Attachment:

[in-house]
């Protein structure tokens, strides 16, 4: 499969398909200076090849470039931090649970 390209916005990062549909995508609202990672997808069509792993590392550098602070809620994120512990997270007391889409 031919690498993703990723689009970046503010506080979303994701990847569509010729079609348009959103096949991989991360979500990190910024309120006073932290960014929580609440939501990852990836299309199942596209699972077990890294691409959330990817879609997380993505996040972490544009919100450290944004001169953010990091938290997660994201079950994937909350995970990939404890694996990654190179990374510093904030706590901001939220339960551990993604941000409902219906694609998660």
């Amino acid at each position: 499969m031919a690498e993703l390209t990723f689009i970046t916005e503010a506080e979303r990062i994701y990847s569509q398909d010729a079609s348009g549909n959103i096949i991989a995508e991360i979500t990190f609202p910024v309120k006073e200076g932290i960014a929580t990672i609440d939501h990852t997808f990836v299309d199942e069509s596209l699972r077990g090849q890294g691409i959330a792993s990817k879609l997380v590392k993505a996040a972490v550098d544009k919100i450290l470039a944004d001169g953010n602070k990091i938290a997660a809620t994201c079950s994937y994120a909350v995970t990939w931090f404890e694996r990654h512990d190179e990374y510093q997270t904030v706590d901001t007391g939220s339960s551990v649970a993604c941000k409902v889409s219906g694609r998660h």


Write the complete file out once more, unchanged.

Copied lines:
[in-house]
């Protein structure tokens, strides 16, 4: 499969398909200076090849470039931090649970 390209916005990062549909995508609202990672997808069509792993590392550098602070809620994120512990997270007391889409 031919690498993703990723689009970046503010506080979303994701990847569509010729079609348009959103096949991989991360979500990190910024309120006073932290960014929580609440939501990852990836299309199942596209699972077990890294691409959330990817879609997380993505996040972490544009919100450290944004001169953010990091938290997660994201079950994937909350995970990939404890694996990654190179990374510093904030706590901001939220339960551990993604941000409902219906694609998660």
């Amino acid at each position: 499969m031919a690498e993703l390209t990723f689009i970046t916005e503010a506080e979303r990062i994701y990847s569509q398909d010729a079609s348009g549909n959103i096949i991989a995508e991360i979500t990190f609202p910024v309120k006073e200076g932290i960014a929580t990672i609440d939501h990852t997808f990836v299309d199942e069509s596209l699972r077990g090849q890294g691409i959330a792993s990817k879609l997380v590392k993505a996040a972490v550098d544009k919100i450290l470039a944004d001169g953010n602070k990091i938290a997660a809620t994201c079950s994937y994120a909350v995970t990939w931090f404890e694996r990654h512990d190179e990374y510093q997270t904030v706590d901001t007391g939220s339960s551990v649970a993604c941000k409902v889409s219906g694609r998660h």